March 18, 2014: Does your machine ever bounce when you sew? It makes me crazy when mine does that. And I like to sew fast. So you just take a piece of foamy shelf liner and put it beneath your machine. Since bouncing tends to be a real problem on fold up tables, I like to take a piece to class and on retreats!

Screen shot 2014-03-18 at 1.57.02 PM

April 22, 2014: One unfortunate side effect of sewing among other sewists is losing your tools. Lots of us have the same tools and washi is cuter than sharpie!!

20140422-131451.jpg

May 6, 2014: It’s unsafe to throw a rotary blade in the trash. It’s unsafe at home but it’s REALLY unsafe when you’re at a retreat or taking a class. Since we all have washi in our sewing kits (right?!), just tape it to some scrap paper. It’s much less likely to injure anyone! All the same rules apply to needles! Just fold a piece of washi around the tip!

20140506-201838.jpg

May 13, 2014: I write in my own selvage on interfacing. I found when I pinned on the label, they always became separated. I also toss the directions. Using google on my smartphone is WAY faster than me hunting down the directions. Make sure your label is detailed with the name, brand and weight if it’s not something you use often. I also create a selvage for my solids by labeling the brand and color. I keep a micron pen in my bag so I can label it when I buy it. I label every 6-8″.

20140512-172710.jpg

June 3, 2014: Packing up quilting is always rough. I always end up with one suitcase of clothes and seventeen bags of sewing loot! One thing that’s stressful to pack is already pressed blocks. Who wants to press twice?! Gasp! So I Saran Wrap the blocks to a square ruler. Keeps them flat & happy!

20140603-083623-30983251.jpg

October 14, 2014: Today’s tip is courtesy of Lynn at The Little Red Hen. It was originally spotted on Instagram and she was kind enough to let me share it here! You know those Aurifil boxes that hold twelve spools of thread. Well once you’re done with the thread, look what they’re perfect for!! They can hold machine feet (Lynn is a fellow Bernina lover), bobbins and other notions!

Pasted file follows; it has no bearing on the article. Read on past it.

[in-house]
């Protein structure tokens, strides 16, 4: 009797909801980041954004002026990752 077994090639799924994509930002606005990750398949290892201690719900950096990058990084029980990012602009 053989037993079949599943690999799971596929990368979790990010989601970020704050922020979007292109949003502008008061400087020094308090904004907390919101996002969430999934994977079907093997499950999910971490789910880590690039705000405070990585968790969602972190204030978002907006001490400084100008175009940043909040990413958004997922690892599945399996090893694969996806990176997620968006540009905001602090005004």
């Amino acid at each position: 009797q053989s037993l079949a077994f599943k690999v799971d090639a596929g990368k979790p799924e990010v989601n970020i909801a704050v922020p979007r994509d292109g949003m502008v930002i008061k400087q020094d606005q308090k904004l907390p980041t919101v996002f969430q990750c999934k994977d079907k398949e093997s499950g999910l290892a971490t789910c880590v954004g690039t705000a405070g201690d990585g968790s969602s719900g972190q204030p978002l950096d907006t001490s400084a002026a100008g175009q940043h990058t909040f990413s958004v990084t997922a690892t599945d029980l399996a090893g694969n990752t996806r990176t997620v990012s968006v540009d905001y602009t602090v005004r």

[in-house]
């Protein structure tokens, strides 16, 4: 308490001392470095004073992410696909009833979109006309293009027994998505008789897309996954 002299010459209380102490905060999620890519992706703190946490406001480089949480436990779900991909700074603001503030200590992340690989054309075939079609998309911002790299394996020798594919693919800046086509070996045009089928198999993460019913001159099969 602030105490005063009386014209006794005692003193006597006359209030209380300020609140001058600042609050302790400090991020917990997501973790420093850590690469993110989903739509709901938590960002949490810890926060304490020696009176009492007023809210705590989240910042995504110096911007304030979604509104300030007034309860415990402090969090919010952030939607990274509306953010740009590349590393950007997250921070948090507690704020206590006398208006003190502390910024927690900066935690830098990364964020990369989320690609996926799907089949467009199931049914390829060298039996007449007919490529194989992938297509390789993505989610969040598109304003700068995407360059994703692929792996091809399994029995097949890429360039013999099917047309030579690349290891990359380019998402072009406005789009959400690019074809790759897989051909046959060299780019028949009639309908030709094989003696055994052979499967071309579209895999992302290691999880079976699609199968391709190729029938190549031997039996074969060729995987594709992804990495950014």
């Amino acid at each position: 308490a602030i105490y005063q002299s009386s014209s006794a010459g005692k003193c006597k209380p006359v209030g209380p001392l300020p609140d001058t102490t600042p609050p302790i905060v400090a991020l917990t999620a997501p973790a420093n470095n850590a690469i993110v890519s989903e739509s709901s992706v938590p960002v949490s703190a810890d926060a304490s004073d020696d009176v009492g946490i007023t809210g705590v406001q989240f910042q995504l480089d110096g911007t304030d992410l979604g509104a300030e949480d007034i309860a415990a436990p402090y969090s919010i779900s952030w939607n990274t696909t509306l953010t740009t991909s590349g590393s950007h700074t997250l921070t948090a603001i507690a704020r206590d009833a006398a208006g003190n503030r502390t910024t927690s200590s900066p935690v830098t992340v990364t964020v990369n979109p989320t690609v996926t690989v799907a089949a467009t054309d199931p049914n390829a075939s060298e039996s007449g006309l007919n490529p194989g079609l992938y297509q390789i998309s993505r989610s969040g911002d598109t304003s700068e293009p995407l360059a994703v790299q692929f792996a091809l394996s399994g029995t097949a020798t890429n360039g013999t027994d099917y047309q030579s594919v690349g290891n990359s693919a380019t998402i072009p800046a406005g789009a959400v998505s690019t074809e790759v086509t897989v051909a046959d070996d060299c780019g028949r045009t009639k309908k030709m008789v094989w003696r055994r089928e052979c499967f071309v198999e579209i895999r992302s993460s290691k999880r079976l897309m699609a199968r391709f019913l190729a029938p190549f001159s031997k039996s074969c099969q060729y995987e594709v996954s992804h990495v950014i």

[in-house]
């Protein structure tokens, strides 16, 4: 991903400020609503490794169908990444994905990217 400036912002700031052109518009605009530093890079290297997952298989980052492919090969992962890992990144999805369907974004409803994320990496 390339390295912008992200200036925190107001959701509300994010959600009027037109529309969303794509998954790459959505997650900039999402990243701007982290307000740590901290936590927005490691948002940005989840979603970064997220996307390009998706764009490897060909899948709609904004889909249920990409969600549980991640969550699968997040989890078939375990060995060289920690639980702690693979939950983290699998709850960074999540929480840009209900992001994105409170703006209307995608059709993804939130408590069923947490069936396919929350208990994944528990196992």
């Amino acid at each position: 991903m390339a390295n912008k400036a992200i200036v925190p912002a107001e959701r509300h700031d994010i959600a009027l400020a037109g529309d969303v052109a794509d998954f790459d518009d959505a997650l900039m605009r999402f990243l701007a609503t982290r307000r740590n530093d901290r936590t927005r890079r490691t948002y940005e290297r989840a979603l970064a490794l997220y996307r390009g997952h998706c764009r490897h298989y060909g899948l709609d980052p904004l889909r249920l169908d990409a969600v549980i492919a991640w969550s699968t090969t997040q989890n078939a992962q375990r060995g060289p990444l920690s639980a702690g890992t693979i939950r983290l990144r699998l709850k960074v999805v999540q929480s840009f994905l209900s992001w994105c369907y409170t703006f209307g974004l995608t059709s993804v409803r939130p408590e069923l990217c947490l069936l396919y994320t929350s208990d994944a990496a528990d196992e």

IMG_7260.JPG

November 4, 2014: I like to mass make binding. This relates heavily to my quest to immediately finish a quilt the EXACT moment I finish quilting. So I needed the perfect storage spot and I had these cool antique spools that The Guru gave me that I stole from The Guru’s house. Let me tell you how handy it is when you’re attaching binding…you can put the spool on your thread stand and unwind it as you attach it!

IMG_7693.JPG

December 2, 2014: My trim drawer was a disaster. So, I cut a few comic book boards in half lengthwise and wrapped the trim. Organized and nice to look at!

IMG_8088.JPG

OTHER TIPS
March 11, 2014: Here’s a tip to get a clean edge. I like to machine piece the wedges and then hand appliqué the Dresden plate down. Using your 1/4″ foot, start sewing about 1/2″ from the edge using back stitch. When you get to the edge, begin stitching forward to the bottom of the wedge. Your thread tails will be 1/2″ from the edge and you’ll have a clean edge for appliqué! This is a great technique any time you don’t want your thread tails peeking out.

20140311-153557.jpg

April 29, 2014: Belt in your baby!

20140429-082916.jpg

August 5, 2014: Use Fray Check BEFORE you cut. This will keep the buttonhole looking perfect!

20140805-122640-44800621.jpg

October 21, 2014: Need to pack A LOT of quilts? The best method…the big roll. First I laid them out flat on top of one another. I put a large one folded in half on the top and bottom with all the babies in the middle. Then I rolled them onto an upholstery roll. I tied them off with strips of fabric.

IMG_7479.JPG

November 18, 2014: No one likes to poke their finger with a pin (or worse yet, sew over their finger), but it is so much worse when your blood gets on your fabric! I’ve found my words get less and less PG the bigger the mess. The best way to clean it, spit on it. Your spit gets out your blood. I’m sure there’s a fancy scientific reason that this works, but details aren’t important. It works.